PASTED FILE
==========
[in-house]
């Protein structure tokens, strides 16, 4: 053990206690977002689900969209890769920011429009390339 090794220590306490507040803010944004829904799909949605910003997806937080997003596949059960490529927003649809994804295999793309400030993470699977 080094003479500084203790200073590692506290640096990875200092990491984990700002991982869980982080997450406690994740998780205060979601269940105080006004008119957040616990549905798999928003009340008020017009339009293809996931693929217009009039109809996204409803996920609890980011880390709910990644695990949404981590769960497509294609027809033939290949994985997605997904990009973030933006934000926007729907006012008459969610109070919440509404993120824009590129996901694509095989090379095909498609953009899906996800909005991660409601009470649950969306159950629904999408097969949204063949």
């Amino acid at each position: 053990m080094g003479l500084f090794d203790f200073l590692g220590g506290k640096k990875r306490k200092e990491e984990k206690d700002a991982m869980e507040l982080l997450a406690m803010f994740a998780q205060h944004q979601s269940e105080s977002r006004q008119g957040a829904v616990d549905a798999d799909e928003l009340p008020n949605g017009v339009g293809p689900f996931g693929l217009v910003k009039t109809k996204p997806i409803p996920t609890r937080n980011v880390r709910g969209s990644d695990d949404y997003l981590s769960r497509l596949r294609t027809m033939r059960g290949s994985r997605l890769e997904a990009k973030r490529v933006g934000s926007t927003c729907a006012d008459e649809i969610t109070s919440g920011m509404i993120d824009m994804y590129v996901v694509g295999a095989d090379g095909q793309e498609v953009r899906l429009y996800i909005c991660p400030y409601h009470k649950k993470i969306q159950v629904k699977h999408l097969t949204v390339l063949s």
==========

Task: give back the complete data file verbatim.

[in-house]
């Protein structure tokens, strides 16, 4: 053990206690977002689900969209890769920011429009390339 090794220590306490507040803010944004829904799909949605910003997806937080997003596949059960490529927003649809994804295999793309400030993470699977 080094003479500084203790200073590692506290640096990875200092990491984990700002991982869980982080997450406690994740998780205060979601269940105080006004008119957040616990549905798999928003009340008020017009339009293809996931693929217009009039109809996204409803996920609890980011880390709910990644695990949404981590769960497509294609027809033939290949994985997605997904990009973030933006934000926007729907006012008459969610109070919440509404993120824009590129996901694509095989090379095909498609953009899906996800909005991660409601009470649950969306159950629904999408097969949204063949």
């Amino acid at each position: 053990m080094g003479l500084f090794d203790f200073l590692g220590g506290k640096k990875r306490k200092e990491e984990k206690d700002a991982m869980e507040l982080l997450a406690m803010f994740a998780q205060h944004q979601s269940e105080s977002r006004q008119g957040a829904v616990d549905a798999d799909e928003l009340p008020n949605g017009v339009g293809p689900f996931g693929l217009v910003k009039t109809k996204p997806i409803p996920t609890r937080n980011v880390r709910g969209s990644d695990d949404y997003l981590s769960r497509l596949r294609t027809m033939r059960g290949s994985r997605l890769e997904a990009k973030r490529v933006g934000s926007t927003c729907a006012d008459e649809i969610t109070s919440g920011m509404i993120d824009m994804y590129v996901v694509g295999a095989d090379g095909q793309e498609v953009r899906l429009y996800i909005c991660p400030y409601h009470k649950k993470i969306q159950v629904k699977h999408l097969t949204v390339l063949s």